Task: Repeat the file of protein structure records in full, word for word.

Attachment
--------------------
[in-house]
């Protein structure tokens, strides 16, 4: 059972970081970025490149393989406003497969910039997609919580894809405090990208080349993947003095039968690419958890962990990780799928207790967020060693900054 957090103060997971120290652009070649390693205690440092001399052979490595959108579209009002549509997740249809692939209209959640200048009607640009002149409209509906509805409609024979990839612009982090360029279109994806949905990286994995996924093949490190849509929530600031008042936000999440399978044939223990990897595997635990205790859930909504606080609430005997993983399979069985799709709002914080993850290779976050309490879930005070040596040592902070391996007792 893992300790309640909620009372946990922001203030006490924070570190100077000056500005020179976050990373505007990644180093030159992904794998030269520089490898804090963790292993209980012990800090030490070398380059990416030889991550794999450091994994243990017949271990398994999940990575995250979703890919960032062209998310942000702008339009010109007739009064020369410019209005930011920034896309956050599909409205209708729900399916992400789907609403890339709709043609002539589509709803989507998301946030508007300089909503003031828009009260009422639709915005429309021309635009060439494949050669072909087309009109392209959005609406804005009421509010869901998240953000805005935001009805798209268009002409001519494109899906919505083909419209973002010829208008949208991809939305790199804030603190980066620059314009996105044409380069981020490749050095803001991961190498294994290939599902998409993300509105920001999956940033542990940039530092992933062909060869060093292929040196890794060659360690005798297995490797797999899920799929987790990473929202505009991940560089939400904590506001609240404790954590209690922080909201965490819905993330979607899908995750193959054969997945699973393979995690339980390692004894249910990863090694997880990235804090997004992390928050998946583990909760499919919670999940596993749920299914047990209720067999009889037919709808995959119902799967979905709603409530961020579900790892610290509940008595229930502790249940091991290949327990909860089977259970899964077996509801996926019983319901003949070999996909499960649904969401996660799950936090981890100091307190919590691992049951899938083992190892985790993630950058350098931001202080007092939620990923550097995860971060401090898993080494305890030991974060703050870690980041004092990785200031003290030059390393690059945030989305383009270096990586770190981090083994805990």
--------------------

[in-house]
């Protein structure tokens, strides 16, 4: 059972970081970025490149393989406003497969910039997609919580894809405090990208080349993947003095039968690419958890962990990780799928207790967020060693900054 957090103060997971120290652009070649390693205690440092001399052979490595959108579209009002549509997740249809692939209209959640200048009607640009002149409209509906509805409609024979990839612009982090360029279109994806949905990286994995996924093949490190849509929530600031008042936000999440399978044939223990990897595997635990205790859930909504606080609430005997993983399979069985799709709002914080993850290779976050309490879930005070040596040592902070391996007792 893992300790309640909620009372946990922001203030006490924070570190100077000056500005020179976050990373505007990644180093030159992904794998030269520089490898804090963790292993209980012990800090030490070398380059990416030889991550794999450091994994243990017949271990398994999940990575995250979703890919960032062209998310942000702008339009010109007739009064020369410019209005930011920034896309956050599909409205209708729900399916992400789907609403890339709709043609002539589509709803989507998301946030508007300089909503003031828009009260009422639709915005429309021309635009060439494949050669072909087309009109392209959005609406804005009421509010869901998240953000805005935001009805798209268009002409001519494109899906919505083909419209973002010829208008949208991809939305790199804030603190980066620059314009996105044409380069981020490749050095803001991961190498294994290939599902998409993300509105920001999956940033542990940039530092992933062909060869060093292929040196890794060659360690005798297995490797797999899920799929987790990473929202505009991940560089939400904590506001609240404790954590209690922080909201965490819905993330979607899908995750193959054969997945699973393979995690339980390692004894249910990863090694997880990235804090997004992390928050998946583990909760499919919670999940596993749920299914047990209720067999009889037919709808995959119902799967979905709603409530961020579900790892610290509940008595229930502790249940091991290949327990909860089977259970899964077996509801996926019983319901003949070999996909499960649904969401996660799950936090981890100091307190919590691992049951899938083992190892985790993630950058350098931001202080007092939620990923550097995860971060401090898993080494305890030991974060703050870690980041004092990785200031003290030059390393690059945030989305383009270096990586770190981090083994805990």